Iceland FAQs

Why We Love Iceland…

A country where fire and ice collide in a jaw-dropping spectacle. Roam through lava fields, stand before thundering waterfalls, and (if you time it right) witness the dance of the Northern Lights. Immerse in steaming geothermal pools and connect with Viking history. Unleash your inner explorer in a land that’s as wild as it is welcoming.

Entry Requirements 

Your passport must have a date of issue less than 10 years before the date you arrive. Passports issued after 1 October 2018 are now valid for only 10 years, but for passports issued before 1 October 2018, extra months may have been added if you renewed a passport early. 

You must also have an ‘expiry date’ at least 3 months after the day you plan to leave.


You don’t need a visa to enter Iceland, for visits of up to 90 days. Please ensure your passport is stamped when you enter and leave. Border guards will use these passport stamps to check you have not overstayed the 90-day visa-free limit for stays in the Schengen area. If your passport was not stamped, border guards will presume you have overstayed the visa-free limit. 

Covid-19 Rules

There are no requirements to present vaccination certificates or COVID-19 test results to enter Iceland.

Please check the Government guidance if you are entering/returning to a different country, and do get in touch with our concierge team with any questions.


We’re able to arrange your transfers for you, just let us know your flight number, and we’ll plan the route and let you know the cost! For multi-stop trips, we can also arrange your transfers between hotels/regions. 

Car hire is popular in Iceland. If it is something you are doing or considering, we advise ensuring each driver always carries their full licence with them. You will often be required to place a refundable deposit and provide the car hire with a credit card. It’s also worth keeping an eye on weather alerts and road closures on & 


Iceland is famous for its ever-shifting weather and winds, as the saying goes: ‘If you don’t like the weather right now, just wait five minutes.’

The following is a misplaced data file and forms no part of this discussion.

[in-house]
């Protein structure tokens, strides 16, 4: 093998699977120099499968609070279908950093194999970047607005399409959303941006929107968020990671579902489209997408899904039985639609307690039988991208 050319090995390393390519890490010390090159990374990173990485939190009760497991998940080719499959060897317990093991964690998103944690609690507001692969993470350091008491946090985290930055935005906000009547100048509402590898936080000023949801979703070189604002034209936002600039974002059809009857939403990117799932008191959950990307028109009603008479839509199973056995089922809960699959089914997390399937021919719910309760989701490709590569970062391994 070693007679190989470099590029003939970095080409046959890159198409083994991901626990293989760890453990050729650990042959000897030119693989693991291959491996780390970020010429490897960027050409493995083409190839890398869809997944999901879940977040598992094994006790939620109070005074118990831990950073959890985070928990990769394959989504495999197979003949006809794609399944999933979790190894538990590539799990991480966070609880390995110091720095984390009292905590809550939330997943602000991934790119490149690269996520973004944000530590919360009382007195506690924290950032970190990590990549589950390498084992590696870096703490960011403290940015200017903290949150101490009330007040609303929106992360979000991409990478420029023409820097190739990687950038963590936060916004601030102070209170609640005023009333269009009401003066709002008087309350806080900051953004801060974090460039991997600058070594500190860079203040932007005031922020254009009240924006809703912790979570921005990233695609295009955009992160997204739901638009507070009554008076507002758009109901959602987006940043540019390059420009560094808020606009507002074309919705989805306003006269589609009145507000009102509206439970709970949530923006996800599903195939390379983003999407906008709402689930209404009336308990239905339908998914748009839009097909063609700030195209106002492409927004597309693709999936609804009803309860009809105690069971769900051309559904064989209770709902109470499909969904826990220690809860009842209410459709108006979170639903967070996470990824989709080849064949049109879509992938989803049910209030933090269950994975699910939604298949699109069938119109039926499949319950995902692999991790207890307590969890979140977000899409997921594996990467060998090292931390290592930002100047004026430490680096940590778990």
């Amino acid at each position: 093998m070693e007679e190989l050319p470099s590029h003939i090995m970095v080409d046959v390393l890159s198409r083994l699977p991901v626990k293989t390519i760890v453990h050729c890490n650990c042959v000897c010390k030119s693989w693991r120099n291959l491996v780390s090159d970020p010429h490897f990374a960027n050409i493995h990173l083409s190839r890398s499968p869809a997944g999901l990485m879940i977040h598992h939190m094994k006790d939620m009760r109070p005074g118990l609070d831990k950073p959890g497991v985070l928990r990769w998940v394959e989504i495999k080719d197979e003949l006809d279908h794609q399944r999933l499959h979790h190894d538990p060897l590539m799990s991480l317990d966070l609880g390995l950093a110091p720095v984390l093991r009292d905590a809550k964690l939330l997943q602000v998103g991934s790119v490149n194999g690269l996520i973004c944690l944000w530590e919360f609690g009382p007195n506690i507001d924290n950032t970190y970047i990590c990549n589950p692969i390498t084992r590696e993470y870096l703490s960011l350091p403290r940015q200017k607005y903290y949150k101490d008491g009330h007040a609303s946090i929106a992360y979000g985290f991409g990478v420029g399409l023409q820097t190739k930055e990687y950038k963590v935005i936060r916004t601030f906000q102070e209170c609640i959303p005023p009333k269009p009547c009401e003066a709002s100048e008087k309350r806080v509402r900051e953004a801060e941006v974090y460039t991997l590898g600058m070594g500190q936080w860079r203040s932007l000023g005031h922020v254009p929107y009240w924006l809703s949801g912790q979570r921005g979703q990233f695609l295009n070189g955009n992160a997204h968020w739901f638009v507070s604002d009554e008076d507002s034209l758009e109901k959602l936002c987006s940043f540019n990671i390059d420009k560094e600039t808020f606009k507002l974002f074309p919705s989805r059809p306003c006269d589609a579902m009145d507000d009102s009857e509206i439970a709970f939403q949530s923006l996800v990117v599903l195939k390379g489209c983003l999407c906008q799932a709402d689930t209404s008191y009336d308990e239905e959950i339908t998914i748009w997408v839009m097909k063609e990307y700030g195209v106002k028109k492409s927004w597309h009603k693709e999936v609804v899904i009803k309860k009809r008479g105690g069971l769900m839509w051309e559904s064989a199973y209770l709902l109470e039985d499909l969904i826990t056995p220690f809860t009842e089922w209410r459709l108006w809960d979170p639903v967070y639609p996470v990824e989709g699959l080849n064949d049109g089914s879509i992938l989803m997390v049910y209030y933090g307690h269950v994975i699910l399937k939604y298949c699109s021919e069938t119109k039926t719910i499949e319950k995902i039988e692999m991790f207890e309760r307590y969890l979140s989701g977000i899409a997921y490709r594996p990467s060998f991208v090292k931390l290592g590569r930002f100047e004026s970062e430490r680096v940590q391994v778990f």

In wintertime pack your warmest clothes, and in general, come prepared for ever-changing weather, no matter the season. Dress in layers and have waterproof outer layers ready. 

Packing Tips

Thermal undergarments (long johns / long sleeve t-shirt  (wool or synthetic)

Light wool sweater or fleece

Jacket (light down jacket or similar)

Gore-Tex rain/wind parka – For colder temperatures

Trousers – Strong material that dries quickly (wind-resistant and water-repelling are preferable)

Light Rain Jacket or an Anorak with hood – Waterproof and breathable material (Gore-Tex or equivalents are preferable)

Rain trousers – Waterproof and breathable material

Socks – Wool or synthetic

Hiking/Outdoor Boots – Ideally waterproof (Gore-Tex or alternative) with a padded ankle and good arch support

Comfortable trainers when not hiking


Small backpack for your personal belongings on tours

Plug Type

Electricity is 220 volts, 50Hz as in most of Europe. Plugs and sockets are the two-pin type. 


Icelandic króna is the local currency. 

You can exchange currency at the international airport. In the city, there are not many banks, but plenty of ATMs. Credit cards are accepted everywhere so there is no need to carry a lot of cash. 


In all instances, treat tipping as a personal matter and give a gratuity only if you believe the service deserves it. If you do, we recommend a 10% tip.

Flights & Time Zone

Iceland is in the GMT time zone. The average flight time from the UK is around 3.5 hours and for the US it is around 6 hours.


Icelandic is the local language, but most of the population speaks English. 


We aren’t certified to give medical advice so always recommend you consult your doctor or a travel doctor, as they will know which vaccinations you have already and any additional ones necessary for your trip. You can also take a look here for travel vaccination information and advice on bringing medication into the country.


Icelandic cuisine is mainly made up of a lot of hearty, flavourful stews, soups and bread! Some of the most popular Icelandic foods that you will find include lamb, skyr (yoghurt) potatoes and fish.

Tips: Tap water is safe to drink and delicious – no need to buy expensive bottled water. Alcohol is also very expensive in Iceland! We’d recommend buying it in duty free at the airport beforehand.